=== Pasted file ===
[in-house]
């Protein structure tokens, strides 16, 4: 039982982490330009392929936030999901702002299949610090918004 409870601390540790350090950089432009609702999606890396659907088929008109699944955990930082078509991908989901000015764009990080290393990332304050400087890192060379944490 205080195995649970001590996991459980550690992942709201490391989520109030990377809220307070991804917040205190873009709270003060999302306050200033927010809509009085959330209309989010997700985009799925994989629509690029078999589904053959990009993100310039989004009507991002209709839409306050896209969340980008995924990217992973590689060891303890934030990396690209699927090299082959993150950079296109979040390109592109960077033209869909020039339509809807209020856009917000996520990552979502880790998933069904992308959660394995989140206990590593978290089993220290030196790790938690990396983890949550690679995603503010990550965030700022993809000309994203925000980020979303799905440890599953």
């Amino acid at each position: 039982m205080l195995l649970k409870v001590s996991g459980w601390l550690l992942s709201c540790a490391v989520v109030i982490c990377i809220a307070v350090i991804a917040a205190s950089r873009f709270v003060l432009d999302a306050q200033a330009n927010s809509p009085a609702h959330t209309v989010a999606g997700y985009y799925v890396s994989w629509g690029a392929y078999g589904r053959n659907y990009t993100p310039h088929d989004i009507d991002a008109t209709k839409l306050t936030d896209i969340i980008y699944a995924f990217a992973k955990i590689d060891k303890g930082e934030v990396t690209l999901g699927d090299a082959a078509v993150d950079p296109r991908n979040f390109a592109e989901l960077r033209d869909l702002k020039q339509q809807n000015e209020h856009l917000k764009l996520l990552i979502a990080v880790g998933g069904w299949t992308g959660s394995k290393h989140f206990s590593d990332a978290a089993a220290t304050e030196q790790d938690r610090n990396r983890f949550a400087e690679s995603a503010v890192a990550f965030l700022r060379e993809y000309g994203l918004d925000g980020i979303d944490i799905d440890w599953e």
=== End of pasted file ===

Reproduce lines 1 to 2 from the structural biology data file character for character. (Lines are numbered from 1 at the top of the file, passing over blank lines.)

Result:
[in-house]
């Protein structure tokens, strides 16, 4: 039982982490330009392929936030999901702002299949610090918004 409870601390540790350090950089432009609702999606890396659907088929008109699944955990930082078509991908989901000015764009990080290393990332304050400087890192060379944490 205080195995649970001590996991459980550690992942709201490391989520109030990377809220307070991804917040205190873009709270003060999302306050200033927010809509009085959330209309989010997700985009799925994989629509690029078999589904053959990009993100310039989004009507991002209709839409306050896209969340980008995924990217992973590689060891303890934030990396690209699927090299082959993150950079296109979040390109592109960077033209869909020039339509809807209020856009917000996520990552979502880790998933069904992308959660394995989140206990590593978290089993220290030196790790938690990396983890949550690679995603503010990550965030700022993809000309994203925000980020979303799905440890599953």